Lally Columns are one of those hidden “gotcha's” found by home inspectors all the time. The home inspectors’ job is to let the buyer of the house know about any deficiencies. Just because these deficiencies exist does not mean the house is going to fall down.

When it comes to Lally Columns, home inspectors are paid to look for these seven basic things.

  1. If the Lally Column is made of metal, if it is rusted. When they are made of metal and touching concrete, concrete has moisture and they do rust. This lessens the strength of it and it will get worse.
  2. If the Lally Column is split.
  3. If the Lally Column is hollow. You can tap on it and you’ll hear if it is hollow, that doesn’t meet code.
  4. If the Lally Column is made of wood or a tree trunk, that doesn’t meet code.
  5. If the Lally Column is made of brick in these older houses. The bricks may be old and deteriorating and not supporting anything, or not much.
  6. If the main beam in the basement, if it looks like there was a plate there. This would be where the Lally Column is attached, and the plate may be missing.
  7. They also don’t like the temporary jacks.

Lally Column repair or replacement is not typically in the skill set of the DIYer. So if a homeowner has an issue with the Lally Columns, and they are going to sell their house ,the compromised Lally Columns need to be replaced.

We bring in a jack-hammer to break the floor, dig down and take that soil out. Pour a footing or concrete pad beneath the floor. Then we bring in a Lally Column that is made out of steel and filled with concrete. Then with a cutter, we cut the steel and concrete to the right size. Then we put it in. We do thousands of these a year.

For more information, contact A1 Foundation Crack Repair.

3 Ways to Protect Your Basement from Moisture – Boston, MA

Joseph Coupal - Tuesday, March 28, 2017

Things you can do to protect your basement from moisture:

  1. Add a dehumidifier
  2. If there is water coming up from below, put a sump pump in.
  3. I found a water detector. It will actually call or text your cell phone if it detects water. This is a new product that I found that has quite a bit of merit. Not only will it detect water, but it will also tell you if the temperature of your house is below freezing.

For more information on basement waterproofing, contact A1 Foundation Crack Repair.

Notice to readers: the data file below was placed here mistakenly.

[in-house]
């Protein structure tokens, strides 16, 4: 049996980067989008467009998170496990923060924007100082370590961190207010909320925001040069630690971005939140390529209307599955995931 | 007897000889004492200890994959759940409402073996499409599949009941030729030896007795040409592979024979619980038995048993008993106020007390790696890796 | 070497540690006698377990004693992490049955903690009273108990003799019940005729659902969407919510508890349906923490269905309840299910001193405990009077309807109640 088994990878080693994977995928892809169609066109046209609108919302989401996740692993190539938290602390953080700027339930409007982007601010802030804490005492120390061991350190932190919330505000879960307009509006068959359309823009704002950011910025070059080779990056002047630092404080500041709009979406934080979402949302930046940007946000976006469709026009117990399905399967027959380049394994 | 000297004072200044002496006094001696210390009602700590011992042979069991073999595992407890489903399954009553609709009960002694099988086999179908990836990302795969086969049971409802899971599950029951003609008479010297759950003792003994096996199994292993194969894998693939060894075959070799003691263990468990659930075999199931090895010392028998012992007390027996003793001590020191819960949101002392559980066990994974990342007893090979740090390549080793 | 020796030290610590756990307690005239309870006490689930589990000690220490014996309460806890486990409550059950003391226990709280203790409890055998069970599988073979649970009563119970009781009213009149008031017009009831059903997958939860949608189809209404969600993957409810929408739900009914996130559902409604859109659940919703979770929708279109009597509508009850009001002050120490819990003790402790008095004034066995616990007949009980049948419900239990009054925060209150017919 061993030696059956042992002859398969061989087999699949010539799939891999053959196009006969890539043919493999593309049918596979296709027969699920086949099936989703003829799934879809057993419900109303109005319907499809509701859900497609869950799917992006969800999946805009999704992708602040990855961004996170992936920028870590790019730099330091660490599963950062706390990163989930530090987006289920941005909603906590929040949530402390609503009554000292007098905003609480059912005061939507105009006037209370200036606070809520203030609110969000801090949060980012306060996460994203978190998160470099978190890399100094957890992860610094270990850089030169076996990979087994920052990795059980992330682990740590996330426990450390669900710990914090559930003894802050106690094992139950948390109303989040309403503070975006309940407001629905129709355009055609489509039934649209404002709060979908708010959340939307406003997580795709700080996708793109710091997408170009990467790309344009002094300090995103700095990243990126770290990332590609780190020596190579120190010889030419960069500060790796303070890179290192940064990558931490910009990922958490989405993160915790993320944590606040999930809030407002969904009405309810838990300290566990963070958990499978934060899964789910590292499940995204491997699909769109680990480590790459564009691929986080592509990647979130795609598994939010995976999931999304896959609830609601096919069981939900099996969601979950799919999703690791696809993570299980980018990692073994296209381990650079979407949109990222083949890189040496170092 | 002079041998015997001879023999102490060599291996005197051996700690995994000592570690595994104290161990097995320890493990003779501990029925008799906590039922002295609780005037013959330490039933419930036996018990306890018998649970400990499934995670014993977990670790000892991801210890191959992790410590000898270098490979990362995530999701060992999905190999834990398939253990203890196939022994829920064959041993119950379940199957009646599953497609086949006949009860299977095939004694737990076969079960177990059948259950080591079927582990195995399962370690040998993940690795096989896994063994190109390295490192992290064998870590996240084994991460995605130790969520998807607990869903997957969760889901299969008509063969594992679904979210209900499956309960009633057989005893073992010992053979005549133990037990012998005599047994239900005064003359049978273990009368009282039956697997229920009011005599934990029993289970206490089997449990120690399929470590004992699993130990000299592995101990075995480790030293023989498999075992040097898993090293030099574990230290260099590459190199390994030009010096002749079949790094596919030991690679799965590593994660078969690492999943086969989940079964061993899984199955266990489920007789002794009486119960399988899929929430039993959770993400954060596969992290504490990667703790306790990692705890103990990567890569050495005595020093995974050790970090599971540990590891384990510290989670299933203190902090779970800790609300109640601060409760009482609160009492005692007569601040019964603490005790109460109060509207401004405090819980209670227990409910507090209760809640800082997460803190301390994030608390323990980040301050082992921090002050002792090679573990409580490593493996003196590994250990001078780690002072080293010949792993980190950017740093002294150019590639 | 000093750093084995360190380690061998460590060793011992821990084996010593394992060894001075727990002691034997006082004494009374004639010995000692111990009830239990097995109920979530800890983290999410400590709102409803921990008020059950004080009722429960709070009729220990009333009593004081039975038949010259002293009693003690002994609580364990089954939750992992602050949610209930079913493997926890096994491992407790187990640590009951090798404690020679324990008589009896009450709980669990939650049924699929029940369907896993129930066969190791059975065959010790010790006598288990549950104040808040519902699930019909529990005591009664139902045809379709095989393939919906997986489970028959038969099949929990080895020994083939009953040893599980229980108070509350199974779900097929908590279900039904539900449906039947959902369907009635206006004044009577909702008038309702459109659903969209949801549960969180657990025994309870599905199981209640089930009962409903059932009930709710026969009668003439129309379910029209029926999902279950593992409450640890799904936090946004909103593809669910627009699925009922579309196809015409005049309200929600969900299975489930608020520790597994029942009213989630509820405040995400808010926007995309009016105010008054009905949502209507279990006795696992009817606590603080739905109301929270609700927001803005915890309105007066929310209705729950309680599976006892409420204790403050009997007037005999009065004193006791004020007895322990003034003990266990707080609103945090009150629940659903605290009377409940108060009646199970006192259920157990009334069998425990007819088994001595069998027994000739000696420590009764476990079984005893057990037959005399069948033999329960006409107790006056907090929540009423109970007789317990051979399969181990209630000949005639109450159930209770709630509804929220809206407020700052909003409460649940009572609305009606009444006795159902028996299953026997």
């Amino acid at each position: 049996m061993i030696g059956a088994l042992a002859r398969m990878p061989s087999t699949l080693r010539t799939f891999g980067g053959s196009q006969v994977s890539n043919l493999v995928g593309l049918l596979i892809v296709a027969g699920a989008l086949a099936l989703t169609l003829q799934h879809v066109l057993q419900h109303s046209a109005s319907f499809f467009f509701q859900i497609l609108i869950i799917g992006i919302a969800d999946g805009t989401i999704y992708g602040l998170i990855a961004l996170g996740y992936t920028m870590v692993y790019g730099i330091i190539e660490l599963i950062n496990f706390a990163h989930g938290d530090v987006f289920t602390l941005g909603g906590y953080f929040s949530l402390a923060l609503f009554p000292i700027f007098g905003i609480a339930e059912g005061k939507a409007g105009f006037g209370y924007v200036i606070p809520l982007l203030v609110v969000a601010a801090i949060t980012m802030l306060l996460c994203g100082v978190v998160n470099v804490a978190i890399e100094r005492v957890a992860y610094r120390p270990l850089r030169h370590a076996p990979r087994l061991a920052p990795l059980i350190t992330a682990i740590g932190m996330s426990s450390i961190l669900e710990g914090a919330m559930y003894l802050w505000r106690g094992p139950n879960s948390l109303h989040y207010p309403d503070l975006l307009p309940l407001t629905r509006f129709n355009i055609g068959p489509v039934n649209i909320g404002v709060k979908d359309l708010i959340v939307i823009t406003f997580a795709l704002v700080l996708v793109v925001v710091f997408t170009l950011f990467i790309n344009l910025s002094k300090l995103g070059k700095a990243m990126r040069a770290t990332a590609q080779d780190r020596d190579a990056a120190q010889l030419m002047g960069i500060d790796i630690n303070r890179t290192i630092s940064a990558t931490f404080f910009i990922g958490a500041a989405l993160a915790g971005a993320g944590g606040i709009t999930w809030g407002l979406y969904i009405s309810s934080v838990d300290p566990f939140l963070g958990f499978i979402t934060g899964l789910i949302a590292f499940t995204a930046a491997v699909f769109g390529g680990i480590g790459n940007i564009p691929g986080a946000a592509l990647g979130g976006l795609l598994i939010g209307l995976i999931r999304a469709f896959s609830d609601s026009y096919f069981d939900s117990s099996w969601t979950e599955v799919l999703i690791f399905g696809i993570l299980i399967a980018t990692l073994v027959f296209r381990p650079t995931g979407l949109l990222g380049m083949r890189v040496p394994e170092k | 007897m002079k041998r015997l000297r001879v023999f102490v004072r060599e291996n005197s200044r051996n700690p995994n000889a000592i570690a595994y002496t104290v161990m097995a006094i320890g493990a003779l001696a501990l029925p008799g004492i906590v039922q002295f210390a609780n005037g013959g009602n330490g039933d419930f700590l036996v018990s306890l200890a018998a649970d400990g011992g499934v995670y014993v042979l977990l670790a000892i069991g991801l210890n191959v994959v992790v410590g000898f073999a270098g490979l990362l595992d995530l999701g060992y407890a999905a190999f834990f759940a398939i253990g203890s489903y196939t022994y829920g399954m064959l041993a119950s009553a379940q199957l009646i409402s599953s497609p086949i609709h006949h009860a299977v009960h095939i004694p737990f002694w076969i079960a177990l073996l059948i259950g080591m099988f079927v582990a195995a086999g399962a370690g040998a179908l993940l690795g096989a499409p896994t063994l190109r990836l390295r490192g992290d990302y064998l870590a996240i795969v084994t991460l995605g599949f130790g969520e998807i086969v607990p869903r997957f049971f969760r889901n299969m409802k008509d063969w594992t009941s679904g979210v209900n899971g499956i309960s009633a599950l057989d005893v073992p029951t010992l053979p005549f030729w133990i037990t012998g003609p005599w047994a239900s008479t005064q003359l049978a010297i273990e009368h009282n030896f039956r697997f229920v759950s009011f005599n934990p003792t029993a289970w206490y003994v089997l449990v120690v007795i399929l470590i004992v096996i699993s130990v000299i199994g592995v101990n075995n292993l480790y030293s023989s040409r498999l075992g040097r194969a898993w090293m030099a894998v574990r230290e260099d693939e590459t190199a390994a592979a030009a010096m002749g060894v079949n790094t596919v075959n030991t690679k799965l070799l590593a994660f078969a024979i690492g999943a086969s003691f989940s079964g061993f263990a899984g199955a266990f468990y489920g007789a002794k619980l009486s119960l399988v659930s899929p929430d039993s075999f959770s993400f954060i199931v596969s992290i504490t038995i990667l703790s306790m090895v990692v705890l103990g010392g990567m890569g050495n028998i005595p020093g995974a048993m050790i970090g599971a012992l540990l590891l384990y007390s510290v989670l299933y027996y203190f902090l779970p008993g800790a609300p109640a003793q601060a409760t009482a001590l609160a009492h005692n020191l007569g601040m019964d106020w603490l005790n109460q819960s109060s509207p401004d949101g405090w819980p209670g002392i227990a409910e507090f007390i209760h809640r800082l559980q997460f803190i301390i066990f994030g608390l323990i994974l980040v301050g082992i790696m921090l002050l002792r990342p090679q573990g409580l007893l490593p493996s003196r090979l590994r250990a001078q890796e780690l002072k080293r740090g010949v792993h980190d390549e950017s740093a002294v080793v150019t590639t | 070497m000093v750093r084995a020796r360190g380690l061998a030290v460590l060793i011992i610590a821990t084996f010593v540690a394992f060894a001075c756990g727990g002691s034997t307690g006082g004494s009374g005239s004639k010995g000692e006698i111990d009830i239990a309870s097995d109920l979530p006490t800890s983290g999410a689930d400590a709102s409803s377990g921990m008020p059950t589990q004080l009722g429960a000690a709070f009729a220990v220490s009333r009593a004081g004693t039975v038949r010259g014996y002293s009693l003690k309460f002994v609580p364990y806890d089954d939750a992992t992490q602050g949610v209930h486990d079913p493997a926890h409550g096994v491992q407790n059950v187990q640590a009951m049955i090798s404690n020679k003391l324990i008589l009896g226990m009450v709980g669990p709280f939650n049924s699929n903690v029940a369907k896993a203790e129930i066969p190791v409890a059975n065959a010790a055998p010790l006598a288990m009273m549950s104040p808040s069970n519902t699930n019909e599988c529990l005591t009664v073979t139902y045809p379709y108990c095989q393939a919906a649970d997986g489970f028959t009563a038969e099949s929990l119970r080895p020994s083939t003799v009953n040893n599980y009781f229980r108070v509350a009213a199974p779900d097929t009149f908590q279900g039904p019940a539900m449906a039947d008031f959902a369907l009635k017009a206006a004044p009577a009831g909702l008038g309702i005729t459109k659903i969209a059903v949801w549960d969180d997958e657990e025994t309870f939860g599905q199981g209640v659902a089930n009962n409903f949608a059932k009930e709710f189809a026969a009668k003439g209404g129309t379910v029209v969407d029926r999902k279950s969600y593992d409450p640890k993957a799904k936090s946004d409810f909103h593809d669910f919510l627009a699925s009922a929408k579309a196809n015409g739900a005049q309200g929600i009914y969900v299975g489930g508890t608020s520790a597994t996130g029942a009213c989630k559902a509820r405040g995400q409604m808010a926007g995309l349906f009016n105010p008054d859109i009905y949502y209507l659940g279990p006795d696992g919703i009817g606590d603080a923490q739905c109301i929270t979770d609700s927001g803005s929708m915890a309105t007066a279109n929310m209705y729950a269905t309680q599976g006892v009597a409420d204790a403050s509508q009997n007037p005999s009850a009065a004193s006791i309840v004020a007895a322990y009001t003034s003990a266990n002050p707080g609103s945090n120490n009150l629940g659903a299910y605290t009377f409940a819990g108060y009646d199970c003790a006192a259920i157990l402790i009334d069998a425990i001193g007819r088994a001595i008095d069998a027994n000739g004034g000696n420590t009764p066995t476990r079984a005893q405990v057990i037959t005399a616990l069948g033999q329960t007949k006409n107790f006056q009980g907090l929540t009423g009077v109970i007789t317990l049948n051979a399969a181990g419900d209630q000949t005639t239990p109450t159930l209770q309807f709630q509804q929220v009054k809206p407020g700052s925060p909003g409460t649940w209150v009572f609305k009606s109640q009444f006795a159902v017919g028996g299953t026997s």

Do-It-Yourself Basement Waterproofing Pitfalls – Boston, MA

Joseph Coupal - Friday, March 17, 2017

As spring showers increase the amount of ground water around the house homeowner are more likely to spot leaks in the basement. As many of them do, they decide to fix them themselves with products from Lowes and Home Depot. When they get there, they grab the guy in the aisle and ask his advice. He will suggest caulk or cement or Flex Seal and they give it the Ol’ College Try. After failing multiple times, A1 Foundation Crack Repair gets the call.

Some of the pitfalls we see is people don’t take out the wet material that got damage during that water infiltration. You want to get out anything that got wet because mold will start to grow within 24 hours to 48 hours.

We also see people using caulking on foundation leaks. Caulk does not stop water. It is great for when painting, but don’t think of it in a basement.

We also see all these gimmicks that are advertised on TV, even paint that claims to stop water. The PSI (pounds per square inch) is next to nothing. We see that pealing all the time.

Something that people don’t think about is when they plant bushes, shrubs, small trees. They should be away from the foundation because the roots push against the foundation. If it is block, stone or poured concrete this can cause problems. On stone foundation we have seen roots come through the foundation and cause problems. If roots can come through, so can water, mice or insects.